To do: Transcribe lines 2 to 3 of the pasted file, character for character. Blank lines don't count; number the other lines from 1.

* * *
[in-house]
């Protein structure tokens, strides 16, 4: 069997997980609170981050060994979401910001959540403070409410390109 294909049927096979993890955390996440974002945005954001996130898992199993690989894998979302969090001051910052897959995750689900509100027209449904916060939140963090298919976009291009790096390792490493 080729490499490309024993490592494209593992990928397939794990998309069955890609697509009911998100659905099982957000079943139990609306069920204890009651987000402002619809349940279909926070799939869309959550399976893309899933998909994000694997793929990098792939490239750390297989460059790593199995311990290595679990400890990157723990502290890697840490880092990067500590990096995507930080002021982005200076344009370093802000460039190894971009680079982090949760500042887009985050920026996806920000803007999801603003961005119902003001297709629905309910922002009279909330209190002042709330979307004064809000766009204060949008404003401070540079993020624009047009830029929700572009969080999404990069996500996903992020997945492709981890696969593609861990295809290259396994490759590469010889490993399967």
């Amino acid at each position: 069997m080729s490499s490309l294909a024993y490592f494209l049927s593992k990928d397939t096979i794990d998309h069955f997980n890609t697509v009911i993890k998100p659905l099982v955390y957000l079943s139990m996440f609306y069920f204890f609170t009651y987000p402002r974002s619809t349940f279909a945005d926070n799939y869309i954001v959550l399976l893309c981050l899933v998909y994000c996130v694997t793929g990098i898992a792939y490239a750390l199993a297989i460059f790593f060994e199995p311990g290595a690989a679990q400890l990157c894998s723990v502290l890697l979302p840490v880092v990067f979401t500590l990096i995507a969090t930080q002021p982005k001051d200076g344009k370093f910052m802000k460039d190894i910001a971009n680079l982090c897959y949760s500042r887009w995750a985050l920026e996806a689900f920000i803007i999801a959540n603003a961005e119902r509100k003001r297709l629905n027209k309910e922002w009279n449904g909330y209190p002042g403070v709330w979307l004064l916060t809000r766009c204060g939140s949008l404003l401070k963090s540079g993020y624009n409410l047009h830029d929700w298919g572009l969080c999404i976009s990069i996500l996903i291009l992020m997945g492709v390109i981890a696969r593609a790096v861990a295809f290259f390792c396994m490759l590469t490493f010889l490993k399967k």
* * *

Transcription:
């Protein structure tokens, strides 16, 4: 069997997980609170981050060994979401910001959540403070409410390109 294909049927096979993890955390996440974002945005954001996130898992199993690989894998979302969090001051910052897959995750689900509100027209449904916060939140963090298919976009291009790096390792490493 080729490499490309024993490592494209593992990928397939794990998309069955890609697509009911998100659905099982957000079943139990609306069920204890009651987000402002619809349940279909926070799939869309959550399976893309899933998909994000694997793929990098792939490239750390297989460059790593199995311990290595679990400890990157723990502290890697840490880092990067500590990096995507930080002021982005200076344009370093802000460039190894971009680079982090949760500042887009985050920026996806920000803007999801603003961005119902003001297709629905309910922002009279909330209190002042709330979307004064809000766009204060949008404003401070540079993020624009047009830029929700572009969080999404990069996500996903992020997945492709981890696969593609861990295809290259396994490759590469010889490993399967």
């Amino acid at each position: 069997m080729s490499s490309l294909a024993y490592f494209l049927s593992k990928d397939t096979i794990d998309h069955f997980n890609t697509v009911i993890k998100p659905l099982v955390y957000l079943s139990m996440f609306y069920f204890f609170t009651y987000p402002r974002s619809t349940f279909a945005d926070n799939y869309i954001v959550l399976l893309c981050l899933v998909y994000c996130v694997t793929g990098i898992a792939y490239a750390l199993a297989i460059f790593f060994e199995p311990g290595a690989a679990q400890l990157c894998s723990v502290l890697l979302p840490v880092v990067f979401t500590l990096i995507a969090t930080q002021p982005k001051d200076g344009k370093f910052m802000k460039d190894i910001a971009n680079l982090c897959y949760s500042r887009w995750a985050l920026e996806a689900f920000i803007i999801a959540n603003a961005e119902r509100k003001r297709l629905n027209k309910e922002w009279n449904g909330y209190p002042g403070v709330w979307l004064l916060t809000r766009c204060g939140s949008l404003l401070k963090s540079g993020y624009n409410l047009h830029d929700w298919g572009l969080c999404i976009s990069i996500l996903i291009l992020m997945g492709v390109i981890a696969r593609a790096v861990a295809f290259f390792c396994m490759l590469t490493f010889l490993k399967k």